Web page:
David Cowburn, Chief Operating Officer at NAPIT, reflects on the publication of findings by the Competition and Markets Authority and a current consultation to redevelop the Microgeneration Certification Scheme, the potential for these to impact on NAPIT and consumers.
Having previously blogged about the importance of consumer confidence, I want to focus in on consumer protection and reflect on some key developments taking place within our industry.
Over the last few months, my colleagues and I have engaged regularly with the Competition and Markets Authority (CMA) as they gathered evidence on consumer protection in the green heating and insulation sector. They have now published their findings together with some consumer guidance, but equally importantly they have set out a vision of what “standards setting bodies” should deliver to provide acceptable consumer protection. This has implications across all areas of work, because good practice in the area of green heating and insulation can apply equally to all areas of service work for consumers. All these documents can be found here.
The key areas of focus within the recommendations for standards setting bodies are set out within five good practice principles which cover:
The Competent Person Schemes (CPS) for the Building Regulations cover almost all of the work done by NAPIT members and the Conditions of Authorisation covering the schemes includes provisions for consumer protection and address, to varying degrees, the five principles above. I believe the CMA Good Practice Principles now provides a benchmark against which these requirements need to be measured. At the beginning of April, responsibility for CPS transferred from DLUHC to the new Building Safety Regulator (BSR). Consumer protection shouldn’t be thought of as purely financial, performance, information or safety, but all of these things, and the BSR changes combined with the CMA guidance set the stage for a serious review of how we can collectively up our game.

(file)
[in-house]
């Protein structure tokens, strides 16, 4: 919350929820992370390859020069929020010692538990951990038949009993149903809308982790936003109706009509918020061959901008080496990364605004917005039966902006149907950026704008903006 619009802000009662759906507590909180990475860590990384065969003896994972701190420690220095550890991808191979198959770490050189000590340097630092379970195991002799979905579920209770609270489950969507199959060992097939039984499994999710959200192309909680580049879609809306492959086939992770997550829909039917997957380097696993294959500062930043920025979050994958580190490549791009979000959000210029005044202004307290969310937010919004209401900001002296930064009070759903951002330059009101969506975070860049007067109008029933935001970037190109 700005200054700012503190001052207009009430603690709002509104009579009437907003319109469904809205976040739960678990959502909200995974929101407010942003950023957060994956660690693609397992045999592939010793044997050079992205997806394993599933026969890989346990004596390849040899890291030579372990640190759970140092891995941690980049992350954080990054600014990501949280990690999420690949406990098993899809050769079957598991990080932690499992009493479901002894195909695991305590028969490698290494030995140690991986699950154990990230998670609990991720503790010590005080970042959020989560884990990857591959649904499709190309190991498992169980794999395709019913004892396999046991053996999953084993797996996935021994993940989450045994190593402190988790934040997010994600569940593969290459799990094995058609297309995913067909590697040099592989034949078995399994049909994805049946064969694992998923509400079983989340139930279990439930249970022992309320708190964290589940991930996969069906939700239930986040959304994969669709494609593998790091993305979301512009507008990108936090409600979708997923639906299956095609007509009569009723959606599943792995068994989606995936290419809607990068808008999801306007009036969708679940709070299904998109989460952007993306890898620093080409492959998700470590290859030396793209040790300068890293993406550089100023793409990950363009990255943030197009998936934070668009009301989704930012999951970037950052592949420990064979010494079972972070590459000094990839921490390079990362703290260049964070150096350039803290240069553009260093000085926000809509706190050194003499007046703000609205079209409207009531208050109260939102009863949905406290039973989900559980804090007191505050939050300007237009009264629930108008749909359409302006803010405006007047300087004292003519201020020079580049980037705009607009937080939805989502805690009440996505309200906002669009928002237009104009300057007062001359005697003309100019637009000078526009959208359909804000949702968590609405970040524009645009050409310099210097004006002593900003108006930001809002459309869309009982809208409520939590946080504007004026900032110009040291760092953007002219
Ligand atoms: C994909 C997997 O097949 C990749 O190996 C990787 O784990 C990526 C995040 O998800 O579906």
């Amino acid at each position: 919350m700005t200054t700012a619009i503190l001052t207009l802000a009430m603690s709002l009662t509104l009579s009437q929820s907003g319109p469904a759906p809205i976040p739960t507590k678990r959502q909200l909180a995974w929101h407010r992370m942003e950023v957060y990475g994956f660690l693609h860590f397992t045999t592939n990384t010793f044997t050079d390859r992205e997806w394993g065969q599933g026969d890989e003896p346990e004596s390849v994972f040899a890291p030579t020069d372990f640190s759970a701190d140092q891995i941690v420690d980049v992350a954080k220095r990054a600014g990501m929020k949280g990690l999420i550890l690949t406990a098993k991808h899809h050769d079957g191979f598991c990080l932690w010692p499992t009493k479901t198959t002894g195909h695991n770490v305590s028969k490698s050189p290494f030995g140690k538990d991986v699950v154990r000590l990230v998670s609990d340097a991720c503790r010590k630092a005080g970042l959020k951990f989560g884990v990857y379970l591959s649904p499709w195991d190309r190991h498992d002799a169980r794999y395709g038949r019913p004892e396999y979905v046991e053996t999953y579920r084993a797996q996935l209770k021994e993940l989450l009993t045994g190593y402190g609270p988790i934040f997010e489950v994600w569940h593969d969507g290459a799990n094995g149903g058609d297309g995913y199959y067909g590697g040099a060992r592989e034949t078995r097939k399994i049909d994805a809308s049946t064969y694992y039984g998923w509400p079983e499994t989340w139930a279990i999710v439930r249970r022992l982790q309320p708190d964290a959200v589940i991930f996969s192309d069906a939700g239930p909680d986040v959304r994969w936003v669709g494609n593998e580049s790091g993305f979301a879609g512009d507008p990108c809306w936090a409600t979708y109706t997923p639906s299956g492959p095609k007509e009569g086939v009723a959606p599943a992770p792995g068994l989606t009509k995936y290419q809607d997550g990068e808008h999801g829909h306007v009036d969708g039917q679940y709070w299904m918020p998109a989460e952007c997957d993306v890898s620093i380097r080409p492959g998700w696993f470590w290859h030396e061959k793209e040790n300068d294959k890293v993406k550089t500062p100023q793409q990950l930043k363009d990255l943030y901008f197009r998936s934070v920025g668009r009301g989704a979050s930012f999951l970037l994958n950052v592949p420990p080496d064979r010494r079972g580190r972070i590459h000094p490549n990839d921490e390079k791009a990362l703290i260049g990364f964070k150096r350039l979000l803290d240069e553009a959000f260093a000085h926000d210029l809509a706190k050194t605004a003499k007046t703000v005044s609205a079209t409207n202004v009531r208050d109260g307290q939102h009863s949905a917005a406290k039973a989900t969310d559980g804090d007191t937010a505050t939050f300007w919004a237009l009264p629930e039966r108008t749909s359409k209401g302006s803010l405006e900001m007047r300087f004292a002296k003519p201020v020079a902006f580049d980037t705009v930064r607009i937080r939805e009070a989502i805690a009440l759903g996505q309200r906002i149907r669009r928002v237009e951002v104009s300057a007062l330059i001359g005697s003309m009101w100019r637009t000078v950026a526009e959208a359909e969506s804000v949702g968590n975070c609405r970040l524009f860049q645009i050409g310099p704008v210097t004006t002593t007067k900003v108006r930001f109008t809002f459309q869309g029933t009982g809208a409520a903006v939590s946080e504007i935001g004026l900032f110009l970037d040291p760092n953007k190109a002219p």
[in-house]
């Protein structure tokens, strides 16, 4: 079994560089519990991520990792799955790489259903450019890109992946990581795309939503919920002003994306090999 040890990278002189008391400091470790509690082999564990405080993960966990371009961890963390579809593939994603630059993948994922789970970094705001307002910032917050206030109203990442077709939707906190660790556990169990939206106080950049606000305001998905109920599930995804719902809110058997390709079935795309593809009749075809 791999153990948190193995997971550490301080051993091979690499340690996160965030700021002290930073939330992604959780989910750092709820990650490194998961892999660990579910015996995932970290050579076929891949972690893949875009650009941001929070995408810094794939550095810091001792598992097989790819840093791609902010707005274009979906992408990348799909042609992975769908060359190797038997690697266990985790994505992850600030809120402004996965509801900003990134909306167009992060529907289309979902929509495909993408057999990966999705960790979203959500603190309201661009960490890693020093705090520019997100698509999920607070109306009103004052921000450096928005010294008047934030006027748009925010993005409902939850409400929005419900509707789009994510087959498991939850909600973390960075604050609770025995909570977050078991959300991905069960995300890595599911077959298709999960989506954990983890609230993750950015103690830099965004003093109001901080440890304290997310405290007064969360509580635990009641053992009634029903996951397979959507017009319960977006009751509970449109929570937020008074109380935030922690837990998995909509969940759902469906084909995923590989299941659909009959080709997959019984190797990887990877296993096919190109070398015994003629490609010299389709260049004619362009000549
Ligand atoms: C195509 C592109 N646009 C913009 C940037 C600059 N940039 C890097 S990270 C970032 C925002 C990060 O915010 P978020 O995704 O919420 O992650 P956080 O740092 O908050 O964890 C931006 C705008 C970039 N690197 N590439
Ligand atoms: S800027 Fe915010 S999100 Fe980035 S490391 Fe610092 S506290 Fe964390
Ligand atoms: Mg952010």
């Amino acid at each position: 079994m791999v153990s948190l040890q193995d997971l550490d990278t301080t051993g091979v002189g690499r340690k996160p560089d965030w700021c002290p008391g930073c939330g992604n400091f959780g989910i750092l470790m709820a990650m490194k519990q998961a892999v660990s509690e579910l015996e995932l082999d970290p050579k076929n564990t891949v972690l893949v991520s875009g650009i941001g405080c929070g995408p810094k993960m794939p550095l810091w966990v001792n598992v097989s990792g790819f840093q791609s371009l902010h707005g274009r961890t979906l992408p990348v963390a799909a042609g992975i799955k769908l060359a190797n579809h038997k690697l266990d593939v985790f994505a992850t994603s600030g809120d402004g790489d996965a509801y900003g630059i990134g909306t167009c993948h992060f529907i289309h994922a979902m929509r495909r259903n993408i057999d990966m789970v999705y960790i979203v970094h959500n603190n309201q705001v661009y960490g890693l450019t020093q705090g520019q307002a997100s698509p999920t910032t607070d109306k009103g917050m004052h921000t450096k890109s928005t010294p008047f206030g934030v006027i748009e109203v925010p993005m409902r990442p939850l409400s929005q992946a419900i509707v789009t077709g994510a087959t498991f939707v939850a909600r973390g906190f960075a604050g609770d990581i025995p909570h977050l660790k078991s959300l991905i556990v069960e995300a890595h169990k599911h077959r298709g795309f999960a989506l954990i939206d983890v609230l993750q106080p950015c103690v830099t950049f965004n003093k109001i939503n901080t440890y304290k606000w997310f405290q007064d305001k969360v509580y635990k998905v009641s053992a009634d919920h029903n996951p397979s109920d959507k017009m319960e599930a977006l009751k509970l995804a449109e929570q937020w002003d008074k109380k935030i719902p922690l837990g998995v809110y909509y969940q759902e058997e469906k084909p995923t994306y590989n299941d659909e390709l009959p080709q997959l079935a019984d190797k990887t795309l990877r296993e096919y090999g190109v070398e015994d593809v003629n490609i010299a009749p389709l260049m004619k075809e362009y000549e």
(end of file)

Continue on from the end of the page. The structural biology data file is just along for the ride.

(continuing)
Returning to green heating, the Microgeneration Certification Scheme (MCS) has been considering the performance of their scheme and have launched a consultation on reforming the scheme design. A large element of this consultation is focused on how to improve consumer protection, following research that found current consumer protections fall short of what consumers expect to be in place. The findings note that despite the reliable track record of small-scale renewable technologies, such systems are still unfamiliar to many people and investing in them may still be considered a financial risk. As such, the industry must adapt to deal with consumers’ concerns, especially those considering renewables for the first time. These proposals also need to be benchmarked against the CMA Good Practice Principles.
The MCS consultation is wider than consumer issues and also looks at increasing accessibility to the scheme for businesses and individuals. The consultation runs until 9 am on 17th July, and while NAPIT will respond in detail we would urge members to take their opportunity to contribute to this significant development.
I welcome both these developments. The CMA work is thoughtful and thorough and carries great credibility. The MCS proposal is timely and NAPIT support the principles underpinning its core ideas.
I have previously stressed the critical importance of consumer confidence on the successful implementation of government plans and members’ business opportunities. Consumer protection is a basic building block for confidence, and I hope that we are able to make positive, pragmatic improvements in the coming months.